I think the Committee will agree that the whole of the arrangements to be carried out under this Clause are arrangements which most properly fall upon the employer. It is inconceivable that we can contemplate certain elementary things not being carried out in factories and workshops because the employers do not get the power to charge the cost or portion of the cost to their workpeople. I would respectfully represent to the Home Secretary that a provision of this kind is contrary to the spirit of all recent social legislation, and that it would go a long way towards making this Clause of the Act a nullity. The very fact that such a provision existed with Parliamentary sanction would prevent a large number of desirable arrangements being insisted upon. The workpeople would very properly object to any deductions being made from the wages, and employers, on the other hand, would object, when Parliamentary sanction had been given to the proposal, to their being compelled to carry out these arrangements unless they had power to make deductions from wages. The Amendment which I move, therefore, and which is the first of two Amendments, will simply have this effect, that it will no longer be possible under this Bill to make any deductions from the wages of the workpeople by reason of any of the welfare arrangements which are authorised by the Section. I beg to move this first Amendment, and I shall afterwards move to leave out words at the beginning of Sub-section (5), so that that Sub-section would begin: "The occupier of a factory or workshop shall not make any deduction."


I regard this Clause as by far the most important of the Bill, and it is somewhat surprising how little public attention has been directed to it. It has in it the seeds of immense possibilities in the future in making our factories and workshops more civilised places for people to work in. The purpose of the Clause is to enable the Home Secretary to make Orders, by the approved process, for securing proper arrangements for meals, the supply of drinking water, protective clothing, ambulance, and first-aid arrange- ments, among other things already provided by the best employers who really care for the welfare of their workpeople. It is not intended that any contribution should be made by the workpeople in the vast majority of these cases, and no Order would include any such provision. There may, however, be cases—for example, the provision of baths—where it would be quite proper that the workpeople should pay for the baths. Indeed, Parliament has already passed an Act relating to mines which provides for the equipment of baths for the use of miners when they leave the pits, and Parliament has enacted that the miners shall pay their proportion in respect of the cost of providing these baths.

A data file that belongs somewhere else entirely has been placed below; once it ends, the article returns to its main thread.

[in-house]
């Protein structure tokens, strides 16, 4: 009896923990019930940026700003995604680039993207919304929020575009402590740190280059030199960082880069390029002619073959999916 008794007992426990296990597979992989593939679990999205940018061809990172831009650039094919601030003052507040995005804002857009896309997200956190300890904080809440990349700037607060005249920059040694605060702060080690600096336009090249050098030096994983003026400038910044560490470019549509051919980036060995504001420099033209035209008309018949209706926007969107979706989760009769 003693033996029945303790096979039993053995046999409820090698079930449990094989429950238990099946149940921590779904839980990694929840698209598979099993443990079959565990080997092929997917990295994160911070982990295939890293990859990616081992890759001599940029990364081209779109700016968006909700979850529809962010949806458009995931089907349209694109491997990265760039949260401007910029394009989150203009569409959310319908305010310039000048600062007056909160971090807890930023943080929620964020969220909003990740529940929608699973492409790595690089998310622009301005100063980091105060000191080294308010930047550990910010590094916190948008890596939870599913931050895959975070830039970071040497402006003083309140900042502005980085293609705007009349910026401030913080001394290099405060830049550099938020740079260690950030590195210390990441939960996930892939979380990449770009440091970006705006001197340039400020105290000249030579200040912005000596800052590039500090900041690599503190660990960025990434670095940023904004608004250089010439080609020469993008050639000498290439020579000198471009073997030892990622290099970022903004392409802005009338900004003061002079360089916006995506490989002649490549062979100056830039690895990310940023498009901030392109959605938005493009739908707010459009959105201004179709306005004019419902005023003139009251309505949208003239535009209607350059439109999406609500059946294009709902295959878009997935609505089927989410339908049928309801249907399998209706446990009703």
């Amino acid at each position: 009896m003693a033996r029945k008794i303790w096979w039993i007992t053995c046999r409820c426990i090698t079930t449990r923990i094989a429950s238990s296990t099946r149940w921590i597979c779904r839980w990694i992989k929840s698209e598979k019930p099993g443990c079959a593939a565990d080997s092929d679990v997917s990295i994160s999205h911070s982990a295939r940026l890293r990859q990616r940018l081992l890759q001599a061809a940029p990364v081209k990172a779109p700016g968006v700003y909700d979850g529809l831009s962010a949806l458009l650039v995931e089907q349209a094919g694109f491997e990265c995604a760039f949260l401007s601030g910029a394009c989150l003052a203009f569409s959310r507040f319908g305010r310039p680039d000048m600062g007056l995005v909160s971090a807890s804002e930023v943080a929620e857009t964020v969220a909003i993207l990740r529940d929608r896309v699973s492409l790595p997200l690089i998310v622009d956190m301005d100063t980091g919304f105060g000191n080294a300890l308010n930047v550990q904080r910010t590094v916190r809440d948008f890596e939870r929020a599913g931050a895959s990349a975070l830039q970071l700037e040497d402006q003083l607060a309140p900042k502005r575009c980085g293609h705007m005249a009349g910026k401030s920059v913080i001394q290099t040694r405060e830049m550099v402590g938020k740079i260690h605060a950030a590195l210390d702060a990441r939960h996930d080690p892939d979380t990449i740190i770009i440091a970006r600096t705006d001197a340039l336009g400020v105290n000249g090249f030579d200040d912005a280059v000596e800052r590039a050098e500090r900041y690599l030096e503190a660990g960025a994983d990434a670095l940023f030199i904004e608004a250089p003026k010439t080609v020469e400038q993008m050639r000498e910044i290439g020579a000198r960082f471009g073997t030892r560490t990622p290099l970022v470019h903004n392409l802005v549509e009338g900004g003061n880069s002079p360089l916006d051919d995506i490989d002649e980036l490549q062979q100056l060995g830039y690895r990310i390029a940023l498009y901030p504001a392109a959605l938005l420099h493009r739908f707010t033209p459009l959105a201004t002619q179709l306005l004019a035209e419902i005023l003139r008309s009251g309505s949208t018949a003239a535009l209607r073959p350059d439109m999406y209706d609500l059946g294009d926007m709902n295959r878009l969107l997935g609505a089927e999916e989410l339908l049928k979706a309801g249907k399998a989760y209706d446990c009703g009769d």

In the Act to which the right hon. Gentleman refers the maximum amount which may be required from the workpeople is clearly stated.


We cannot do that in this case, because it is impossible to foresee the various matters to which this Clause might be applied. Similarly, the canteens provided might grow into something in the nature of workmen's clubs. It is very possible that that might be so. If the hon. Gentleman's first Amendment were accepted we should then be placed in this position: that it would be illegal to make an Order which provided for workpeople paying part of the costs of the club; and it would be unjust to place on the employer the entire cost and not to provide that the workpeople should pay part of the cost in such a case. The result would be that no Order would be made, and the hon. Gentleman's purpose would be entirely defeated, for so far from making the wording of this Clause wider, it would be restricted, and the Home Secretary would find himself unable to make Orders in many cases in which he would desire to do so because Parliament had prevented him from doing anything which would enable any sum to be taken from the workpeople. The Clause provides for ascertaining the views of the workers in all such cases, and for ascertaining their views in any such arrangement where a portion of the cost is contributed by the workers. I trust that with this explanation, and this distinct assurance that with regard to all the main matters of the Clause there is no intention of putting any of the cost on the workers, the Clause will be allowed to remain as it stands.